UK, France and Germany tell U.S. they won't back unilateral return of Iran sanctions
The UK, France and Germany said on Friday they would not back U.S. efforts to unilaterally trigger the reimposition of United Nations sanctions on Iran, but said they wanted talks with Tehran over its ongoing violations of a 2015 nuclear accord.
Under Iran's 2015 deal with world powers to accept limits to its nuclear program in return for the lifting of sanctions, a UN weapons embargo is due to expire in October. The U.S., which exited the deal in 2018, says it wants to extend the embargo.
If the UN Security Council does not extend the embargo, Washington has threatened to trigger a so-called "snapback" of all UN sanctions on Iran, using a process outlined in the nuclear deal.
Such a move would likely kill the nuclear accord.
"We firmly believe that any unilateral attempt to trigger UN sanctions snapback would have serious adverse consequences in the UN Security Council," the foreign ministers of the three European countries (E3) said in a statement.
"We would not support such a decision, which would be incompatible with our current efforts to preserve the JCPoA [Iran nuclear deal]," they said, after discussing the Iran situation in Berlin.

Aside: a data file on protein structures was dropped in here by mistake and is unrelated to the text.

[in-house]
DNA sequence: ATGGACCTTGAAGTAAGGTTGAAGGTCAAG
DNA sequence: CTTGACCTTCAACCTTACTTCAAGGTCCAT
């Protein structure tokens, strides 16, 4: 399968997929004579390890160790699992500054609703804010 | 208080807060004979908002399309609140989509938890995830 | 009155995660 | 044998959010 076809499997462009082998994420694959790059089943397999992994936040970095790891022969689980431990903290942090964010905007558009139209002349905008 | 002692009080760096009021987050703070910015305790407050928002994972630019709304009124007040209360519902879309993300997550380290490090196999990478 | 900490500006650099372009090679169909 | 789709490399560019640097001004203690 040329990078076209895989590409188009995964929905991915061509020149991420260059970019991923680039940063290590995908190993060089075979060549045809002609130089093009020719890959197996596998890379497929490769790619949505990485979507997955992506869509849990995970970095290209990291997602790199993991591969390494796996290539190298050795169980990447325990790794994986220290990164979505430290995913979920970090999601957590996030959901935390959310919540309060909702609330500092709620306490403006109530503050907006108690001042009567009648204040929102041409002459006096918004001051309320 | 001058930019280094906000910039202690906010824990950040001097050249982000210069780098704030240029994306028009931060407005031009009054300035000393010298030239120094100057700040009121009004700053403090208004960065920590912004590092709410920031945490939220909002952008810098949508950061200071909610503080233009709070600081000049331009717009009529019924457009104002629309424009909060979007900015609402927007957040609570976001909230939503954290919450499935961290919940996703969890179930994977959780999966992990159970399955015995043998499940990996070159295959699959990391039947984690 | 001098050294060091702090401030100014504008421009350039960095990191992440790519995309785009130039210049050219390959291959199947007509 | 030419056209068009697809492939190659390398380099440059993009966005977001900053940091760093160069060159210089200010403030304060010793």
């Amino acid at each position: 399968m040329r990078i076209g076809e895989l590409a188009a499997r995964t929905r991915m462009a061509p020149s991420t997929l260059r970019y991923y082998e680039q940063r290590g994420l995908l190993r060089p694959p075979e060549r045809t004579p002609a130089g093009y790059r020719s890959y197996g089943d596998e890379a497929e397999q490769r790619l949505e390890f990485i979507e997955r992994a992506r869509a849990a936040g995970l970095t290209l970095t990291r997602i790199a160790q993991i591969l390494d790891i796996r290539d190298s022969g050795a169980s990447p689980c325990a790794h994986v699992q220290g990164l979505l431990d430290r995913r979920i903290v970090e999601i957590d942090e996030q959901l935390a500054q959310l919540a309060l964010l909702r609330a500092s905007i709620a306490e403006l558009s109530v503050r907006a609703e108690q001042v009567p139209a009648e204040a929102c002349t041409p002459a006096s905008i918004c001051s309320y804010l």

European diplomats are working on a compromise, but it is unclear whether they will be able to satisfy the U.S. as well as Russia and China, which like the E3 remain committed to the deal.
"We believe that the planned lifting of the UN conventional arms embargo ... would have major implications for regional security and stability," the E3 said, adding it was working in coordination with China and Russia on the issue.
Speaking to reporters on Friday in a teleconference call, the U.S. special envoy to Iran, Brian Hook, declined to comment on a potential compromise.
"Nobody can argue that Iran's behavior since 2015 merits a lifting of the arms embargo," he said.
The E3 ministers said they hoped to hold a ministerial meeting with Iran to discuss its violations of the nuclear deal and assess a mechanism they had launched in January aimed at resolving differences within its framework.
"We remain committed to the JCPoA and, in order to preserve it, urge Iran to reverse all measures inconsistent with the agreement and return to full compliance without delay," they said.